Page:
Simply put, Templeton is a one-stop-shop for Calder Woods volunteer efforts and an easy choice for Calder Woods’ 2018 Volunteer of the Year.

“Ever since he moved to Calder Woods, Mr. Templeton has been an integral part of this community,” said Ben Mazarra, executive director of Calder Woods. “He proves that moving to a senior living community isn’t about slowing down, but about getting involved and doing your part to help the community thrive. Recognizing him as our Volunteer of the Year was a true honor.”

For Templeton, though, volunteering is natural.

“It almost seems routine to me,” he said. “I just love people and like to see them happy. It’s so rewarding when I can do something for someone. I don’t have any hesitation about helping when I can.”

Templeton moved to Calder Woods with his now-late wife in 2009 after a longtime career at Texaco. He and his wife were married 65 years and spent much of their time in early retirement volunteering at the local hospital. It was his upbringing, Templeton said, that taught him to give back.

“Being involved in church life really motivated me to be aware of other people and find ways to assist their needs. Sometimes it’s as simple as talking to them and encouraging them. I’ve been blessed with good health, especially as a 91-year-old! My legs are still good, and I can just pop up and help someone whenever they need.”

The Buckner “pig-me-up”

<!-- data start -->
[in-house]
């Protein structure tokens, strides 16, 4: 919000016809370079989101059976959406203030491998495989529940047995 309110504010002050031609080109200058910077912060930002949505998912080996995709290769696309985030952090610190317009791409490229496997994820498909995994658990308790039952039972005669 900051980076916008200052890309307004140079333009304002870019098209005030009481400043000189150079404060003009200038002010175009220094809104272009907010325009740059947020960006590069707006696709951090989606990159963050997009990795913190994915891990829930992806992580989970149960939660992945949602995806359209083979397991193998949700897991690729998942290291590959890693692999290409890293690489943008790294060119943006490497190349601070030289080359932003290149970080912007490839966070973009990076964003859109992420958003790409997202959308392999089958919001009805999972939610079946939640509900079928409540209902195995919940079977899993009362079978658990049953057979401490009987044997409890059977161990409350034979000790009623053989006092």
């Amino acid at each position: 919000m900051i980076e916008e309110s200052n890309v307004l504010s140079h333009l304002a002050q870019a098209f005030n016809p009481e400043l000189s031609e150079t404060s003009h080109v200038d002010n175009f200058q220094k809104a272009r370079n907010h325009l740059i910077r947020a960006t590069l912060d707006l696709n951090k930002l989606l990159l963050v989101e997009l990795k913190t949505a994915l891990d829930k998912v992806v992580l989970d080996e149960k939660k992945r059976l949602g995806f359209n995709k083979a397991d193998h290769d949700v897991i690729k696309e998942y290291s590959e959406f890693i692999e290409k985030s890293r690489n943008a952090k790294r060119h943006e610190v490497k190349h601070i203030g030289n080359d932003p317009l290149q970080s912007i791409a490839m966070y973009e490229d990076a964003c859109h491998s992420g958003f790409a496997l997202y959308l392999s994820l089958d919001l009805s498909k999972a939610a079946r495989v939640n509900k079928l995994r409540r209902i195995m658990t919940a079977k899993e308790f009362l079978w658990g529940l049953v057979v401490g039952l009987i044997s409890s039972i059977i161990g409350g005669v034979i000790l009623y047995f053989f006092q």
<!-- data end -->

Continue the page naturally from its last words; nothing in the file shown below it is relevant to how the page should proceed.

seniors enjoying a pet pig

Meet Max.

Max is a four-month-old, 22-pound therapy pig, affectionately known as the unofficial Buckner Hospice mascot.

Max began visiting Buckner Hospice patients in March when he and owner Nicole McPherson, Buckner Hospice administrator, earned their companion animal certification. The pig now also visits residents at Parkway Place senior living community, and plans to soon make trips to each Buckner community.

“The joy on these residents’ faces when they see Max is almost indescribable!” said Susan Phelps, executive director of Parkway Place. “Animals have a unique way of bringing out a childlike joy in senior adults, and to see them get so excited is truly heartwarming.”

Therapy pigs have proven to be a unique source of joy and comfort for senior living residents. As with any therapy animal, research shows they can help reduce anxiety and lessen symptoms of depression, particularly for seniors who have a history of working with or being around animals.

McPherson received Max as a gift when he was three weeks old and weighed just five pounds. Since then, she’s been training him as a therapy pig. He lives inside her family’s home, in a kennel, like any other household pet.

“He’s just like a dog, but smarter,” laughed McPherson. “He can sit, spin, kiss and shake hands. He’s quite the pig!”

McPherson keeps Max on a strict diet of fruits, vegetables and, as a special treat, Cheerios. She walks him in her neighborhood—on a leash—nearly every day. While he’s still growing, her goal is to keep him at a trim 50 to 60 pounds.